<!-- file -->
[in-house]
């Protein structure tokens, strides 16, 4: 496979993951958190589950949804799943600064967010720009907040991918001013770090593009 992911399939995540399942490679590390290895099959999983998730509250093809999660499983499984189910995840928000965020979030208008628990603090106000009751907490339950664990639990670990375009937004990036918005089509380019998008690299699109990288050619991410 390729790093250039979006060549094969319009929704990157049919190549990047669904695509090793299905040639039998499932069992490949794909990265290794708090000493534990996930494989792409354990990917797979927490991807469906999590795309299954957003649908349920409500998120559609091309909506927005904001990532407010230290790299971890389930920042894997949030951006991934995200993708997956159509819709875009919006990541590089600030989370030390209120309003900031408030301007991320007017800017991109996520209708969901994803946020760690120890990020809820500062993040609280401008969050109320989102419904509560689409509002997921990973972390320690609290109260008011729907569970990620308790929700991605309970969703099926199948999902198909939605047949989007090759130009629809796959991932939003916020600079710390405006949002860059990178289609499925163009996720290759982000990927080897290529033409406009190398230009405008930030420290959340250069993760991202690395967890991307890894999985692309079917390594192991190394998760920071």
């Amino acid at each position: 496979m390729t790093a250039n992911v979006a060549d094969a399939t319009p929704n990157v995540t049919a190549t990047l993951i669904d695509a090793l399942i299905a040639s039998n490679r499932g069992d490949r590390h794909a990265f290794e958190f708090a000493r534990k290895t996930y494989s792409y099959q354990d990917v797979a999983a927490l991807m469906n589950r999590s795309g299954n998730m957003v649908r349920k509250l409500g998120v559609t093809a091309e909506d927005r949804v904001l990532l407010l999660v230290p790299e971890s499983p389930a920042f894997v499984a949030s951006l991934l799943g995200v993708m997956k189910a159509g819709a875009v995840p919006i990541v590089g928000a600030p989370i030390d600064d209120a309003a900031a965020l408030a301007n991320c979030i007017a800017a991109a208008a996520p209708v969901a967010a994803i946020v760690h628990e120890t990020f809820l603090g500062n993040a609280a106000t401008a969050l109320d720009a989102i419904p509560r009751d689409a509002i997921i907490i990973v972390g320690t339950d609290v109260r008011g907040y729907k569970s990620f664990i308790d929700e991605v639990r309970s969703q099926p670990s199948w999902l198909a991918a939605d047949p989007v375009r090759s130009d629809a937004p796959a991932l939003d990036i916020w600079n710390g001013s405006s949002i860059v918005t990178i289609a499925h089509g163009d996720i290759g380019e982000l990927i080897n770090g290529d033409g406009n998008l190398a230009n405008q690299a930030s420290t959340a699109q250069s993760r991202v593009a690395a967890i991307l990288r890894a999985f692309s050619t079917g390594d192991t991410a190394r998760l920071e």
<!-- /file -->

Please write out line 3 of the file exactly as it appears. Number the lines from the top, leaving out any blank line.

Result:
């Amino acid at each position: 496979m390729t790093a250039n992911v979006a060549d094969a399939t319009p929704n990157v995540t049919a190549t990047l993951i669904d695509a090793l399942i299905a040639s039998n490679r499932g069992d490949r590390h794909a990265f290794e958190f708090a000493r534990k290895t996930y494989s792409y099959q354990d990917v797979a999983a927490l991807m469906n589950r999590s795309g299954n998730m957003v649908r349920k509250l409500g998120v559609t093809a091309e909506d927005r949804v904001l990532l407010l999660v230290p790299e971890s499983p389930a920042f894997v499984a949030s951006l991934l799943g995200v993708m997956k189910a159509g819709a875009v995840p919006i990541v590089g928000a600030p989370i030390d600064d209120a309003a900031a965020l408030a301007n991320c979030i007017a800017a991109a208008a996520p209708v969901a967010a994803i946020v760690h628990e120890t990020f809820l603090g500062n993040a609280a106000t401008a969050l109320d720009a989102i419904p509560r009751d689409a509002i997921i907490i990973v972390g320690t339950d609290v109260r008011g907040y729907k569970s990620f664990i308790d929700e991605v639990r309970s969703q099926p670990s199948w999902l198909a991918a939605d047949p989007v375009r090759s130009d629809a937004p796959a991932l939003d990036i916020w600079n710390g001013s405006s949002i860059v918005t990178i289609a499925h089509g163009d996720i290759g380019e982000l990927i080897n770090g290529d033409g406009n998008l190398a230009n405008q690299a930030s420290t959340a699109q250069s993760r991202v593009a690395a967890i991307l990288r890894a999985f692309s050619t079917g390594d192991t991410a190394r998760l920071e």